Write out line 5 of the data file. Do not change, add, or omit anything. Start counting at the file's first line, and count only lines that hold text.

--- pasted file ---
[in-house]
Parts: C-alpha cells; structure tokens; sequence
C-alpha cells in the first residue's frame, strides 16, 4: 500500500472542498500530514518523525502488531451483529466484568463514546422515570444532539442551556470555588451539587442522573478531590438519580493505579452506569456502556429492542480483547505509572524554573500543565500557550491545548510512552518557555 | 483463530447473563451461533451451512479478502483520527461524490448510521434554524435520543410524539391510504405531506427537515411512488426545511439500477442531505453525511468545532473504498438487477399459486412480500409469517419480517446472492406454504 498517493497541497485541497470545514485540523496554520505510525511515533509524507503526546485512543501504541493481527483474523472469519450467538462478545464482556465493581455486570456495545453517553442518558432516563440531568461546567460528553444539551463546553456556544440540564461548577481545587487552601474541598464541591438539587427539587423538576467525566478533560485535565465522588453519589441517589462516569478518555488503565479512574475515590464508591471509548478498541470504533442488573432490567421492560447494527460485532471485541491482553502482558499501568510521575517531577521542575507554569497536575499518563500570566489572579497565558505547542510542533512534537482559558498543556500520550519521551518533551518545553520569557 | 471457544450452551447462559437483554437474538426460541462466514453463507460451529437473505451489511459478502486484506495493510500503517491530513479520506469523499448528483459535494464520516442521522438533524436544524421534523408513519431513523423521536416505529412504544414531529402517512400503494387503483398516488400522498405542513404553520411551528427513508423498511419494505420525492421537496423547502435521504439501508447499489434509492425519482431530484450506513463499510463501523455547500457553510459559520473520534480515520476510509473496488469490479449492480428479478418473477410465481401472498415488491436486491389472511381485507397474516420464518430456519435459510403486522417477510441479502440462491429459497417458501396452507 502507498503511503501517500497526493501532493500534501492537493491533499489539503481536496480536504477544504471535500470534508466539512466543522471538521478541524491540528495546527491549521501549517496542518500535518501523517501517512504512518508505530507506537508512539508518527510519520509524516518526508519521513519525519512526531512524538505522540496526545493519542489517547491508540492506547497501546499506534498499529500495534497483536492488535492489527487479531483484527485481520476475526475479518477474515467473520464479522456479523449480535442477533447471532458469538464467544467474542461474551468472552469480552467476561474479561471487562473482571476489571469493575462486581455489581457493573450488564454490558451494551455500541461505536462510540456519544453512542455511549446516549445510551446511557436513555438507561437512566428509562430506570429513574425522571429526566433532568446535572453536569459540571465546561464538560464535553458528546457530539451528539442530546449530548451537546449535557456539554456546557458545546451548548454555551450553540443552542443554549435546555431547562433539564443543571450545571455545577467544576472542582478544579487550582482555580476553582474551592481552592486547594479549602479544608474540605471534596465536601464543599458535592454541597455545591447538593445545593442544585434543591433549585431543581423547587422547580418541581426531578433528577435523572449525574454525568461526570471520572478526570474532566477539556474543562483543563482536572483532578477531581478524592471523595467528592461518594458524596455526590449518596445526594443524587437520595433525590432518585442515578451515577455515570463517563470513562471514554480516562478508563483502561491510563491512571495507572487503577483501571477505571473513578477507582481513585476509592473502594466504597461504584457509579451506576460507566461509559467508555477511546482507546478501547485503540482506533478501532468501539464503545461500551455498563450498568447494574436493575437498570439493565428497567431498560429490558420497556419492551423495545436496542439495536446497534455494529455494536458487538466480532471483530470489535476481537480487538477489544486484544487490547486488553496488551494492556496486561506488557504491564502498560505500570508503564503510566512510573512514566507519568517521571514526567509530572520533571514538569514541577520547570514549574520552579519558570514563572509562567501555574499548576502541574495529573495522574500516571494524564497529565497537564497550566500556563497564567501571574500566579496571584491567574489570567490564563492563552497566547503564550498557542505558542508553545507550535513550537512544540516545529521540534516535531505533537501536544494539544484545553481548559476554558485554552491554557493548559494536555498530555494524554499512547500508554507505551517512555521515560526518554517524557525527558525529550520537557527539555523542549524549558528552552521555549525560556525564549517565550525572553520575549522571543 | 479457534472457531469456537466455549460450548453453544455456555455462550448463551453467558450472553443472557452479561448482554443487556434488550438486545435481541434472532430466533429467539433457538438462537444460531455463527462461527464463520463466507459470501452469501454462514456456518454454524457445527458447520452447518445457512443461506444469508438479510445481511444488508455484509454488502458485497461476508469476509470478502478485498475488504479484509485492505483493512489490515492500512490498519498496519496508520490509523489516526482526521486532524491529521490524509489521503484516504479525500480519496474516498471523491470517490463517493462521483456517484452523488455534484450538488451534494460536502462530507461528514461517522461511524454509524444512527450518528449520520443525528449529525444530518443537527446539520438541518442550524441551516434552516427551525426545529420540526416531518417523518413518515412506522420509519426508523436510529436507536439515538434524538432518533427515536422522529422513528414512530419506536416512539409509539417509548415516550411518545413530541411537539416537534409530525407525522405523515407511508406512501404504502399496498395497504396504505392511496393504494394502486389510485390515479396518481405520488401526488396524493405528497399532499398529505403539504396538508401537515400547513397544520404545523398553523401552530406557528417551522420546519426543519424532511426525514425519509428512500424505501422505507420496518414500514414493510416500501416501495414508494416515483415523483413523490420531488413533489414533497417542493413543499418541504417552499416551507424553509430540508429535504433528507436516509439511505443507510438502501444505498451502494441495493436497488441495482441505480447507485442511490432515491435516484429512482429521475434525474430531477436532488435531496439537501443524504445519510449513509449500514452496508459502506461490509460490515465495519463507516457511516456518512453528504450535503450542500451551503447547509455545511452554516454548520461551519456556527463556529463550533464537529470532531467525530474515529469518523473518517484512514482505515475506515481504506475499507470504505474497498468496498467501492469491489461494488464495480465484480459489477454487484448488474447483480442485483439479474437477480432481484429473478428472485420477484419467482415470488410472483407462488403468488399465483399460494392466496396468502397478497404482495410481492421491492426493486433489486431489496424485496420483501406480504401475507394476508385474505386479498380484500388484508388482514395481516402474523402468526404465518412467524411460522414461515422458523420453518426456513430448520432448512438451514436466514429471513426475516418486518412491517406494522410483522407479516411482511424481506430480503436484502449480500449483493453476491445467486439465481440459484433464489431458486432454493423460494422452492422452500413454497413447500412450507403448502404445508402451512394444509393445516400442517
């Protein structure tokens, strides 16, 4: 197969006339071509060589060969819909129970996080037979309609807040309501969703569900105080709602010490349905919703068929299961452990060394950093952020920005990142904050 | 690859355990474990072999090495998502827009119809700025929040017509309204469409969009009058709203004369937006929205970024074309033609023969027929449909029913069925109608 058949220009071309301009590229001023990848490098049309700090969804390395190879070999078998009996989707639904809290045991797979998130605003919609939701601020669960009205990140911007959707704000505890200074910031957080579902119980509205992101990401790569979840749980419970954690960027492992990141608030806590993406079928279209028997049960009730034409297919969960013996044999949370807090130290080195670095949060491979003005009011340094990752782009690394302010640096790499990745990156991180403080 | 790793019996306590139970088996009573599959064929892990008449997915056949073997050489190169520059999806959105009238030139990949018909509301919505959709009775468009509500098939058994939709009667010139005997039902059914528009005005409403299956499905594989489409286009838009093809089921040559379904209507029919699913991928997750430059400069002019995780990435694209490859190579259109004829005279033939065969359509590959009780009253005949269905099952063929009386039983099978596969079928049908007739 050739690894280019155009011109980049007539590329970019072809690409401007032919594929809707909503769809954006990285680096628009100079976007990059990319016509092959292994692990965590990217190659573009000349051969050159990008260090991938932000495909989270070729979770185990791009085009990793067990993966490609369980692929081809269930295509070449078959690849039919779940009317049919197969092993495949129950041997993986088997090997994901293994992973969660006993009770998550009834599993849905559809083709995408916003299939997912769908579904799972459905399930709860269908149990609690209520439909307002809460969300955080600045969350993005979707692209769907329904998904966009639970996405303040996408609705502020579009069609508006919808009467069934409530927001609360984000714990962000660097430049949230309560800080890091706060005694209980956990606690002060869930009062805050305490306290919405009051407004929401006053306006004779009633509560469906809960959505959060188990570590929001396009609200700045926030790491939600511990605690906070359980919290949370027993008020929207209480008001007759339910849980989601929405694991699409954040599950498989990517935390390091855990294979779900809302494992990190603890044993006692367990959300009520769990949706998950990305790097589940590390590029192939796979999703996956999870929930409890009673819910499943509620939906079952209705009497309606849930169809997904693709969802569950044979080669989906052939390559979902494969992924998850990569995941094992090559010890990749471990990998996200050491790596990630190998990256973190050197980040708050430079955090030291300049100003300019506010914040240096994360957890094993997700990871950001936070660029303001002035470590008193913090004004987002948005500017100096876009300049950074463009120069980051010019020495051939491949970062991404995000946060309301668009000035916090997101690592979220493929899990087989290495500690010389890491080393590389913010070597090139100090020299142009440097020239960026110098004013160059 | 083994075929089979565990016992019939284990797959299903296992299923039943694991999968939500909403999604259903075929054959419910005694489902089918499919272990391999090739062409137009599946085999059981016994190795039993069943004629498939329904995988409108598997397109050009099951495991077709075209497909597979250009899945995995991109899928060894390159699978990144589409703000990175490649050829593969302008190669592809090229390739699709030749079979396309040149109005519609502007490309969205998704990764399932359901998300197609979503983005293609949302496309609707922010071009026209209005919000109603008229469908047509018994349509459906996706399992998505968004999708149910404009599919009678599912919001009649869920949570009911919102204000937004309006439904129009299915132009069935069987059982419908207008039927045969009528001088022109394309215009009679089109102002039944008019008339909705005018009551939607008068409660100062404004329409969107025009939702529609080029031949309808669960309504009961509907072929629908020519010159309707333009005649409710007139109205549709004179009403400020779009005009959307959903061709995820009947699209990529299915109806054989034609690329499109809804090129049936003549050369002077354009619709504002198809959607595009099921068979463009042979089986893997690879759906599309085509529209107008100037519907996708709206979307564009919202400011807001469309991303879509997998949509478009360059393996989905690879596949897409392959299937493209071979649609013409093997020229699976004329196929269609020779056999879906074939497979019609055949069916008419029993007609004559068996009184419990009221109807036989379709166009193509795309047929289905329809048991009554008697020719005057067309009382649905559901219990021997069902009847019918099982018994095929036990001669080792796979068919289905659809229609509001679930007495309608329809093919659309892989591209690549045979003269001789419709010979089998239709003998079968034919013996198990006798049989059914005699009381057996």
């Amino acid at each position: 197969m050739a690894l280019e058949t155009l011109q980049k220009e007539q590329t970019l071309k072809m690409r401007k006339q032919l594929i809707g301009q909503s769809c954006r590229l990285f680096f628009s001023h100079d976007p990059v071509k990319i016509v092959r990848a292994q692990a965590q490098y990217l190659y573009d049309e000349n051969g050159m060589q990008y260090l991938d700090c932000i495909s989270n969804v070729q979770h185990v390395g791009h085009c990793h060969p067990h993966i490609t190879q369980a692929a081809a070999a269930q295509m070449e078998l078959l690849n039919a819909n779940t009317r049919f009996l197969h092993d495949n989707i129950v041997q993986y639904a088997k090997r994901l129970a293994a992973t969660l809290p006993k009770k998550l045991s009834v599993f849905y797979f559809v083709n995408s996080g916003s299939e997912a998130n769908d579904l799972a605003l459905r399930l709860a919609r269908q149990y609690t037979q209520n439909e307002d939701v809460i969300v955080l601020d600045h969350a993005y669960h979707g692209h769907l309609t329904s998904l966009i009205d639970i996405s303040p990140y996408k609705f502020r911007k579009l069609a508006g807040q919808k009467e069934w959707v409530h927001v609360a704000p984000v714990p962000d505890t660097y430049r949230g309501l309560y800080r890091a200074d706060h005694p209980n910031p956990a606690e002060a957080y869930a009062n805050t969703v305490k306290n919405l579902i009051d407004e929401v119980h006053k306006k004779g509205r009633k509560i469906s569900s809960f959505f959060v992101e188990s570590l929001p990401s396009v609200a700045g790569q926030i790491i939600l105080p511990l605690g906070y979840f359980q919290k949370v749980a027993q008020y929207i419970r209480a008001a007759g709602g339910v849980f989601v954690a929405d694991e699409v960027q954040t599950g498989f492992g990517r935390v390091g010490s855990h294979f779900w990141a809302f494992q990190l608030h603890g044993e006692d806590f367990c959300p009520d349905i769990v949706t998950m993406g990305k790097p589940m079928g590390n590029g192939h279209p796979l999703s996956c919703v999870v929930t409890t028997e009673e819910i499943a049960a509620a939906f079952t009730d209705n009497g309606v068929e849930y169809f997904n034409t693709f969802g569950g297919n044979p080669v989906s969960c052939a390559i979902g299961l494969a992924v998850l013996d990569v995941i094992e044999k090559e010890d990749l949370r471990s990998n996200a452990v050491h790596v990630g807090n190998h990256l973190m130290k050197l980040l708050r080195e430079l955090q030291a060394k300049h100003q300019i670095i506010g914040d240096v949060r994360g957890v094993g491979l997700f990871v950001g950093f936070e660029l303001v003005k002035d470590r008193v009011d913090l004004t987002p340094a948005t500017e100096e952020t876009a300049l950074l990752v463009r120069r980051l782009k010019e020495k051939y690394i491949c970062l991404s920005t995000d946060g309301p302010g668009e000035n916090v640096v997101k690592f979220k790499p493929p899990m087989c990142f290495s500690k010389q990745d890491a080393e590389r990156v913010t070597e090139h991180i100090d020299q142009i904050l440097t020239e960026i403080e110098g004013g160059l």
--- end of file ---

């Amino acid at each position: 197969m050739a690894l280019e058949t155009l011109q980049k220009e007539q590329t970019l071309k072809m690409r401007k006339q032919l594929i809707g301009q909503s769809c954006r590229l990285f680096f628009s001023h100079d976007p990059v071509k990319i016509v092959r990848a292994q692990a965590q490098y990217l190659y573009d049309e000349n051969g050159m060589q990008y260090l991938d700090c932000i495909s989270n969804v070729q979770h185990v390395g791009h085009c990793h060969p067990h993966i490609t190879q369980a692929a081809a070999a269930q295509m070449e078998l078959l690849n039919a819909n779940t009317r049919f009996l197969h092993d495949n989707i129950v041997q993986y639904a088997k090997r994901l129970a293994a992973t969660l809290p006993k009770k998550l045991s009834v599993f849905y797979f559809v083709n995408s996080g916003s299939e997912a998130n769908d579904l799972a605003l459905r399930l709860a919609r269908q149990y609690t037979q209520n439909e307002d939701v809460i969300v955080l601020d600045h969350a993005y669960h979707g692209h769907l309609t329904s998904l966009i009205d639970i996405s303040p990140y996408k609705f502020r911007k579009l069609a508006g807040q919808k009467e069934w959707v409530h927001v609360a704000p984000v714990p962000d505890t660097y430049r949230g309501l309560y800080r890091a200074d706060h005694p209980n910031p956990a606690e002060a957080y869930a009062n805050t969703v305490k306290n919405l579902i009051d407004e929401v119980h006053k306006k004779g509205r009633k509560i469906s569900s809960f959505f959060v992101e188990s570590l929001p990401s396009v609200a700045g790569q926030i790491i939600l105080p511990l605690g906070y979840f359980q919290k949370v749980a027993q008020y929207i419970r209480a008001a007759g709602g339910v849980f989601v954690a929405d694991e699409v960027q954040t599950g498989f492992g990517r935390v390091g010490s855990h294979f779900w990141a809302f494992q990190l608030h603890g044993e006692d806590f367990c959300p009520d349905i769990v949706t998950m993406g990305k790097p589940m079928g590390n590029g192939h279209p796979l999703s996956c919703v999870v929930t409890t028997e009673e819910i499943a049960a509620a939906f079952t009730d209705n009497g309606v068929e849930y169809f997904n034409t693709f969802g569950g297919n044979p080669v989906s969960c052939a390559i979902g299961l494969a992924v998850l013996d990569v995941i094992e044999k090559e010890d990749l949370r471990s990998n996200a452990v050491h790596v990630g807090n190998h990256l973190m130290k050197l980040l708050r080195e430079l955090q030291a060394k300049h100003q300019i670095i506010g914040d240096v949060r994360g957890v094993g491979l997700f990871v950001g950093f936070e660029l303001v003005k002035d470590r008193v009011d913090l004004t987002p340094a948005t500017e100096e952020t876009a300049l950074l990752v463009r120069r980051l782009k010019e020495k051939y690394i491949c970062l991404s920005t995000d946060g309301p302010g668009e000035n916090v640096v997101k690592f979220k790499p493929p899990m087989c990142f290495s500690k010389q990745d890491a080393e590389r990156v913010t070597e090139h991180i100090d020299q142009i904050l440097t020239e960026i403080e110098g004013g160059l």